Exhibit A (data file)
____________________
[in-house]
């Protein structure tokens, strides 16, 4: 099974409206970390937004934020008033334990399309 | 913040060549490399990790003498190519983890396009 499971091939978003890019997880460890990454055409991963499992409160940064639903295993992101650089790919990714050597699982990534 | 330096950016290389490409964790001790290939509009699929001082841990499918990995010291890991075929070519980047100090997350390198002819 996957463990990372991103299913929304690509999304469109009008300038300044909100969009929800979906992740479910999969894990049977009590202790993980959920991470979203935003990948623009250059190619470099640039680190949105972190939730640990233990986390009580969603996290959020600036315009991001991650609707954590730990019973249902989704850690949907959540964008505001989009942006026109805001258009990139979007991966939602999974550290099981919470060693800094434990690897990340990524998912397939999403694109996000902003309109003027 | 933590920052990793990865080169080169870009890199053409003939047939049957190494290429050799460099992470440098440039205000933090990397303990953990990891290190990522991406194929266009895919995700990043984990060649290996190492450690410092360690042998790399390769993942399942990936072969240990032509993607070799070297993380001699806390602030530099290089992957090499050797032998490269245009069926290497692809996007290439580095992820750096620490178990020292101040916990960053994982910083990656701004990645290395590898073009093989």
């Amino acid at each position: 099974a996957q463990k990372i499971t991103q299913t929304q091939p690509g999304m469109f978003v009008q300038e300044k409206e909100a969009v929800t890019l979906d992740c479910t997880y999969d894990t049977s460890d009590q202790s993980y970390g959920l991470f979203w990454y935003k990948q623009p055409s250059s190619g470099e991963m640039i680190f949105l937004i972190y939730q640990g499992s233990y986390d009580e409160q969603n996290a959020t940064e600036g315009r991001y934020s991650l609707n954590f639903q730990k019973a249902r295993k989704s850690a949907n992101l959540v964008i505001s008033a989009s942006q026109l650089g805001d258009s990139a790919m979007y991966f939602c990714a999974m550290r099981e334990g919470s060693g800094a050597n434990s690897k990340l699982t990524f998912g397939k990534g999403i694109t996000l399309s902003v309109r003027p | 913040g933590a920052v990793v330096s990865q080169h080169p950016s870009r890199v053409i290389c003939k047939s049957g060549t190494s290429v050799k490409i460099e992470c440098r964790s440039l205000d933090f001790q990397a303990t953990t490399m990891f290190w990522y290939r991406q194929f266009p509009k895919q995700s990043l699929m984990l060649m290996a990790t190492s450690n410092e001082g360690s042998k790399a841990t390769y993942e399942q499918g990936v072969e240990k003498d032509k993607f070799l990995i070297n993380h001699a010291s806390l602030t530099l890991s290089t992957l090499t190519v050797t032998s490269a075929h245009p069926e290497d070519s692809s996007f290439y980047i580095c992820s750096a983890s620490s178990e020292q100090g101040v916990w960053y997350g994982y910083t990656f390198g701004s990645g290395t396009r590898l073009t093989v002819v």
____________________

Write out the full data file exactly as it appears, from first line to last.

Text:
[in-house]
């Protein structure tokens, strides 16, 4: 099974409206970390937004934020008033334990399309 | 913040060549490399990790003498190519983890396009 499971091939978003890019997880460890990454055409991963499992409160940064639903295993992101650089790919990714050597699982990534 | 330096950016290389490409964790001790290939509009699929001082841990499918990995010291890991075929070519980047100090997350390198002819 996957463990990372991103299913929304690509999304469109009008300038300044909100969009929800979906992740479910999969894990049977009590202790993980959920991470979203935003990948623009250059190619470099640039680190949105972190939730640990233990986390009580969603996290959020600036315009991001991650609707954590730990019973249902989704850690949907959540964008505001989009942006026109805001258009990139979007991966939602999974550290099981919470060693800094434990690897990340990524998912397939999403694109996000902003309109003027 | 933590920052990793990865080169080169870009890199053409003939047939049957190494290429050799460099992470440098440039205000933090990397303990953990990891290190990522991406194929266009895919995700990043984990060649290996190492450690410092360690042998790399390769993942399942990936072969240990032509993607070799070297993380001699806390602030530099290089992957090499050797032998490269245009069926290497692809996007290439580095992820750096620490178990020292101040916990960053994982910083990656701004990645290395590898073009093989």
């Amino acid at each position: 099974a996957q463990k990372i499971t991103q299913t929304q091939p690509g999304m469109f978003v009008q300038e300044k409206e909100a969009v929800t890019l979906d992740c479910t997880y999969d894990t049977s460890d009590q202790s993980y970390g959920l991470f979203w990454y935003k990948q623009p055409s250059s190619g470099e991963m640039i680190f949105l937004i972190y939730q640990g499992s233990y986390d009580e409160q969603n996290a959020t940064e600036g315009r991001y934020s991650l609707n954590f639903q730990k019973a249902r295993k989704s850690a949907n992101l959540v964008i505001s008033a989009s942006q026109l650089g805001d258009s990139a790919m979007y991966f939602c990714a999974m550290r099981e334990g919470s060693g800094a050597n434990s690897k990340l699982t990524f998912g397939k990534g999403i694109t996000l399309s902003v309109r003027p | 913040g933590a920052v990793v330096s990865q080169h080169p950016s870009r890199v053409i290389c003939k047939s049957g060549t190494s290429v050799k490409i460099e992470c440098r964790s440039l205000d933090f001790q990397a303990t953990t490399m990891f290190w990522y290939r991406q194929f266009p509009k895919q995700s990043l699929m984990l060649m290996a990790t190492s450690n410092e001082g360690s042998k790399a841990t390769y993942e399942q499918g990936v072969e240990k003498d032509k993607f070799l990995i070297n993380h001699a010291s806390l602030t530099l890991s290089t992957l090499t190519v050797t032998s490269a075929h245009p069926e290497d070519s692809s996007f290439y980047i580095c992820s750096a983890s620490s178990e020292q100090g101040v916990w960053y997350g994982y910083t990656f390198g701004s990645g290395t396009r590898l073009t093989v002819v």